The Cowboys defense stood tall (sort of) after Prescott’s score and forced a San Francisco punt to give their team, their great offense that we have all praised, the ball back with full control of destiny, eternal glory, and all that jazz.
This was the situation to be very clear:
- The score was 23-17, San Francisco
- Dallas got the ball back at their own 16-yard line
- The Cowboys had all three timeouts in their pocket
- At the time of the possession’s beginning there was 2:42 left on the game clock
- 49ers defenders Nick Bosa and Fred Warner were both out of the game for San Francisco
Obviously having to go 84 yards is no easy task, but this is the Dallas Cowboys. They have all these offensive stars and are supposed to be able to move the ball on the command. What’s more is that throughout the game they were seemingly begging for an opportunity to control their own fate which, as of all things fate would have it, they ultimately got.
What followed might be the biggest indictment of the Cowboys offense, Kellen Moore, Dak Prescott, Mike McCarthy, and whoever else you want to lump in:
- 1st and 10 (DAL 16): Dak Prescott incomplete to Dalton Schultz
- 2nd and 10 (DAL 16): Dak Prescott to Dalton Schultz for 38 yards
- 1st and 10 (SF 46): Dak Prescott sacked for -1 yards
Let’s take a break here to look at this exact moment. After Dak Prescott is taken down there are 22 seconds left before the two-minute warning. As has been stated many times here, time was extremely valuable. While it makes sense to want to get a play off before the clock stoppage the reality was that Dallas had just suffered a negative play, had only 41 yards to go for what was a necessary score, and still had all three of their own timeouts to work with. There was no need to rush anything. They needed to take a deep breath and make sure the next play call was perfect.
Totally understand wanting to get a play in before the two-minute warning.— RJ Ochoa (@rjochoa) January 17, 2022
But given the magnitude of this moment, the situation at that point in the game, and that the Cowboys had 22 seconds to rebound after a negative play...
There was no need to rush another play here. pic.twitter.com/fUYaWAXFXu
Instead the Cowboys chose to rush to the line of scrimmage and get one more play off as we are all aware. Dak Prescott threw an incompletion that was directed at CeeDee Lamb, the two-minute warning came and went, and then Prescott failed to convert his fourth-down heave to Cedrick Wilson.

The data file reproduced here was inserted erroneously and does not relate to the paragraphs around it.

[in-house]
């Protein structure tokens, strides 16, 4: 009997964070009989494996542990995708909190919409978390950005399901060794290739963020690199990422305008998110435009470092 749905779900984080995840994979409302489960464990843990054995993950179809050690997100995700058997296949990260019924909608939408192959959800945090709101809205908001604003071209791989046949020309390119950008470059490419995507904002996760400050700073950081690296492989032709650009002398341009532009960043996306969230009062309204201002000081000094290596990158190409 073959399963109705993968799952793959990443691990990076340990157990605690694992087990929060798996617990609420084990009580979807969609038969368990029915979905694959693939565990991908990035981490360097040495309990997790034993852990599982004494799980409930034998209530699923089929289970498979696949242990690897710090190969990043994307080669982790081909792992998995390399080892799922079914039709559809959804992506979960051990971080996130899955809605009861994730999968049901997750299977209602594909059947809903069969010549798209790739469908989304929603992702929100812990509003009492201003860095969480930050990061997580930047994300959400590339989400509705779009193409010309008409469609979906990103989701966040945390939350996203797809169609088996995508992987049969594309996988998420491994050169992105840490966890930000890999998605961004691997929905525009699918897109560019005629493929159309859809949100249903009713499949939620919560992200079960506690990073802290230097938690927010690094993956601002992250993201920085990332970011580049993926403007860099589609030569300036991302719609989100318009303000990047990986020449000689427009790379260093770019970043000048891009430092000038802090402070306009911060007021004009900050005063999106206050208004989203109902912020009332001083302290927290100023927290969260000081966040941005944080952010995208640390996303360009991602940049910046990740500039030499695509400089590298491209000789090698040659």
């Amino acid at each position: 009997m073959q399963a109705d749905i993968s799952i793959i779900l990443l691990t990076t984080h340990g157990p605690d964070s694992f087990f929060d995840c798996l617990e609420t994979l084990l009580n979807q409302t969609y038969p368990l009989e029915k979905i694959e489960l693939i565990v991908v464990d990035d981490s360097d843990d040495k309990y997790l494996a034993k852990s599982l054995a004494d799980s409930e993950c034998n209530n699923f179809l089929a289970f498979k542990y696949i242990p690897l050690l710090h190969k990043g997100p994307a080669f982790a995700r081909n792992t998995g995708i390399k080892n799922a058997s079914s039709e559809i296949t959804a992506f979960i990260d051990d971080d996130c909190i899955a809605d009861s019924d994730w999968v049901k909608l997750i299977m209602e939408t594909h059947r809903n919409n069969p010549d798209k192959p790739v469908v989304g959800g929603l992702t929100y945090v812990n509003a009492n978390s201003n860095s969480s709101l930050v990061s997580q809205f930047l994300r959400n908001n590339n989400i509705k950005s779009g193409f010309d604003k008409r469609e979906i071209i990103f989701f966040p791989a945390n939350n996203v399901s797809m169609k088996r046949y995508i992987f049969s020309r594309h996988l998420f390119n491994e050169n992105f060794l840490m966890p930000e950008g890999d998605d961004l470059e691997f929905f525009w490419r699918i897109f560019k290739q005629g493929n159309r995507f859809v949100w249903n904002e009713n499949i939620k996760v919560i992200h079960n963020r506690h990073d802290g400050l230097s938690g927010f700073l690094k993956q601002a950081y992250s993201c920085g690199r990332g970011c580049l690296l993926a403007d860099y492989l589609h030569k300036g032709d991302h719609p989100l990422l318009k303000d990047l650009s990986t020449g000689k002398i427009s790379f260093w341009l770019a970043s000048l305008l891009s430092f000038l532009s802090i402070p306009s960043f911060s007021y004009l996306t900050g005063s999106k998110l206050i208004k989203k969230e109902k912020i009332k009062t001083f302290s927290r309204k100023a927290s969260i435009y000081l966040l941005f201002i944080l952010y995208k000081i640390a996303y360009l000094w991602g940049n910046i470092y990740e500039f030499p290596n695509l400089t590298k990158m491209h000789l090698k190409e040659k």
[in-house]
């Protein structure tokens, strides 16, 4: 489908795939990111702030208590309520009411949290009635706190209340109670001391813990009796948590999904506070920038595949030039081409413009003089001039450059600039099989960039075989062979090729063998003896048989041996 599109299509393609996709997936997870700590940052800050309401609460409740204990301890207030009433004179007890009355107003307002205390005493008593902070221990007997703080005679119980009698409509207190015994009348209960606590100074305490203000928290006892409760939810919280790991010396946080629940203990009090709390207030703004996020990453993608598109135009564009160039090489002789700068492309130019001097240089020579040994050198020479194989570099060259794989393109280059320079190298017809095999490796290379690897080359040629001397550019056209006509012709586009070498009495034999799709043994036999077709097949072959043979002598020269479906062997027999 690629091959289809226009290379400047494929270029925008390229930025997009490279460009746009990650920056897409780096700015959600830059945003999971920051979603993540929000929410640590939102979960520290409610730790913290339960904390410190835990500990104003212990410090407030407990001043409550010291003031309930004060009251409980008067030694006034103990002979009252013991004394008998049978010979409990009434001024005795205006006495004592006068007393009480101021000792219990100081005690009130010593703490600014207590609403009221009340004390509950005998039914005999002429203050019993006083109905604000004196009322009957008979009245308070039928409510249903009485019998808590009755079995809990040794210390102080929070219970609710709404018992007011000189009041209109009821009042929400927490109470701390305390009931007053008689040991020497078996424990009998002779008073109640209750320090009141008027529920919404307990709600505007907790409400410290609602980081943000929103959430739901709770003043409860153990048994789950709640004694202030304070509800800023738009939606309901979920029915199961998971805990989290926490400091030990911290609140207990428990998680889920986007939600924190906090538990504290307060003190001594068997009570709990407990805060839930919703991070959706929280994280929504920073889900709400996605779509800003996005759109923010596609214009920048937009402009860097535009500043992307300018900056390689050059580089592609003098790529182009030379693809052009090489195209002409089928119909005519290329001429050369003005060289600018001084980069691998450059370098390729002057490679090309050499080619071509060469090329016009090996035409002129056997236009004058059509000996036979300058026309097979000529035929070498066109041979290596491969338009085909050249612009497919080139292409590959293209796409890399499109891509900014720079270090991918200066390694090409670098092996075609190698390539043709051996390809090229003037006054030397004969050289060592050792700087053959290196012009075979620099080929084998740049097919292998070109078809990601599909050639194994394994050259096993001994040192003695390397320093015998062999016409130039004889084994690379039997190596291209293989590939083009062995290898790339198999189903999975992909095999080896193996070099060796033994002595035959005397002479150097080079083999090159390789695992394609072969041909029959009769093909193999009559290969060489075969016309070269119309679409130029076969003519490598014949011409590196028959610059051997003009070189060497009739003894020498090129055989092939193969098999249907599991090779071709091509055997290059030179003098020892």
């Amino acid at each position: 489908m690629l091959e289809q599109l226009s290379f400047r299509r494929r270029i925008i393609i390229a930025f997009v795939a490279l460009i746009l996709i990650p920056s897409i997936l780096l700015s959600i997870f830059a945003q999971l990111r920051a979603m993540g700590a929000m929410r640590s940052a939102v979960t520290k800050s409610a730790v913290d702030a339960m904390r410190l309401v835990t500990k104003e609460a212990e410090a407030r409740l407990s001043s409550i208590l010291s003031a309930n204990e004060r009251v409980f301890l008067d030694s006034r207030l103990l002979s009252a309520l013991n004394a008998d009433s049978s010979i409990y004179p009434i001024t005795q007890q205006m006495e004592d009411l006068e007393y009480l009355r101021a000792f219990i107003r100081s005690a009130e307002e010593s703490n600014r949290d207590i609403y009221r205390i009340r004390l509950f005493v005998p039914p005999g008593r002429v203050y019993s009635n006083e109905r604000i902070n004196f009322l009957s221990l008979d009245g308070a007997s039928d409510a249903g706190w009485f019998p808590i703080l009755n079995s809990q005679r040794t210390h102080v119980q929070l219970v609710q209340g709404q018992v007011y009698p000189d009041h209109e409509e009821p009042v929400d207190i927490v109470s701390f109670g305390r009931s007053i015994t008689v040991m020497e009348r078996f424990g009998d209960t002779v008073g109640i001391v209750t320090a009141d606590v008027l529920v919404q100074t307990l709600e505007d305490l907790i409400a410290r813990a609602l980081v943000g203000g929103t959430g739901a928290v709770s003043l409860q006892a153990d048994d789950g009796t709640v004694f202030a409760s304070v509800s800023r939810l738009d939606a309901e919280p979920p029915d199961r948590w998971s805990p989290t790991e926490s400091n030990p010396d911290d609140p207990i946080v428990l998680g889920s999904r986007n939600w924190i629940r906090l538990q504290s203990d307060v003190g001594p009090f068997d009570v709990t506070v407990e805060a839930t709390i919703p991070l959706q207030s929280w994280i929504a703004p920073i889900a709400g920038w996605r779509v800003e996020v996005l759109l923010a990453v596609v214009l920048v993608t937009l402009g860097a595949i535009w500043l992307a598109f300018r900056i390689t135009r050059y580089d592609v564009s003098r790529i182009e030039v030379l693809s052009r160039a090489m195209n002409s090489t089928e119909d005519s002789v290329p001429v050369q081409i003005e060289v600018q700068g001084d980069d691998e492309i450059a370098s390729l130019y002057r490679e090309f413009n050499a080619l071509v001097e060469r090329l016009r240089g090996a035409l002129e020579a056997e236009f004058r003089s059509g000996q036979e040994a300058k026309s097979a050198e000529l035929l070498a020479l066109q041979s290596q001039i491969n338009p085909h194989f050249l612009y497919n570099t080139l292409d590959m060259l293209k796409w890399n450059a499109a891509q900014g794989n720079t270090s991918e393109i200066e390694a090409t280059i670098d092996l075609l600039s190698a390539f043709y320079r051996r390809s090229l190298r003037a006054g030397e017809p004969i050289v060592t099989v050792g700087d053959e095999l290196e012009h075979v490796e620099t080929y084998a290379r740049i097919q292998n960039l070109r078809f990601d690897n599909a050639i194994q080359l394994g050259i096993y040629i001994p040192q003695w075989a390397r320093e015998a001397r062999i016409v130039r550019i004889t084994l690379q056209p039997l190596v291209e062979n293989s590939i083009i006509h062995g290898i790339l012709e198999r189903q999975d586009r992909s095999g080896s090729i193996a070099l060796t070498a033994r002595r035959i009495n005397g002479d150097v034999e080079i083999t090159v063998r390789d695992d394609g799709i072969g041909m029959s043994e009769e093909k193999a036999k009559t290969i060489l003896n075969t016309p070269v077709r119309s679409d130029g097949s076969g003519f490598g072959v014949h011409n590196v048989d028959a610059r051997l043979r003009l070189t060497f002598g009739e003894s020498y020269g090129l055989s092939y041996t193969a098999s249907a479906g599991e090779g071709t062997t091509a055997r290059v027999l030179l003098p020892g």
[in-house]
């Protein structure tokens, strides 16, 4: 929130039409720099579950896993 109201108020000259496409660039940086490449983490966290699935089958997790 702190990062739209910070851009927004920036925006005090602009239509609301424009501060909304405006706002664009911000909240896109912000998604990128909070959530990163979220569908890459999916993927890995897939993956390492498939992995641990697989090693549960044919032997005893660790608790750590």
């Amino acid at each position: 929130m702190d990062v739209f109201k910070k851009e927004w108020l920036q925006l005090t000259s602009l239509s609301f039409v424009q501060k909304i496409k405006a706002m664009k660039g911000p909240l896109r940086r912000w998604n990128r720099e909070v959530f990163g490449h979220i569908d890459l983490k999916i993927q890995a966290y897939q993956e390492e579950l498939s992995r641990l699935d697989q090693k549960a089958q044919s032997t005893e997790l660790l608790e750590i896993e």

This was the chance. There is no denying it. The Cowboys can moan and groan about how officials robbed them of their moment, but they robbed themselves and shrunk when the moment begged them to be great. You simply cannot get the ball back in a situation where the touchdown wins the game, only manage six plays, and blame anybody but yourself.
The fact that Dallas got the ball back again was yet another break they caught
Amazingly that possession would not be the last one of the day for Dallas as they wound up with the infamous quarterback draw to end the contest; however, how they got the ball back to begin with was some fortune that smiled on them, too.
There was a lot of tension in the final minute and change of the game as on 3rd and 10 Deebo Samuel ran for what appeared to be the game-clinching first down. All hope seemed lost as the officials went to review whether or not Samuel crossed the line to gain.
Keep in mind that the Cowboys would go on to literally blame the officials about 30 minutes later in real time, but the officials themselves deemed that Samuel was short. After a re-measure it was determined that San Francisco still had a yard to go on fourth down, one that Kyle Shanahan was more than happy to roll the dice on.
Until he couldn’t because an official intervened! The 49ers lined up to try and win the game themselves on a quarterback sneak, but a false start was called on Trent Williams and San Francisco had to punt which allowed the Cowboys to give us the end that will haunt us for many months.
But the overall point still stands. The officials had two decisions in those final moments that served as the impetus for Dallas’ season staying alive. That the coaches and players would turn around and blame them right away shows an either purposeful or accidental unwillingness to recognize all of the moments that they controlled their own fate and didn’t live up to the moment. All for them to do this anyway.
What a total letdown.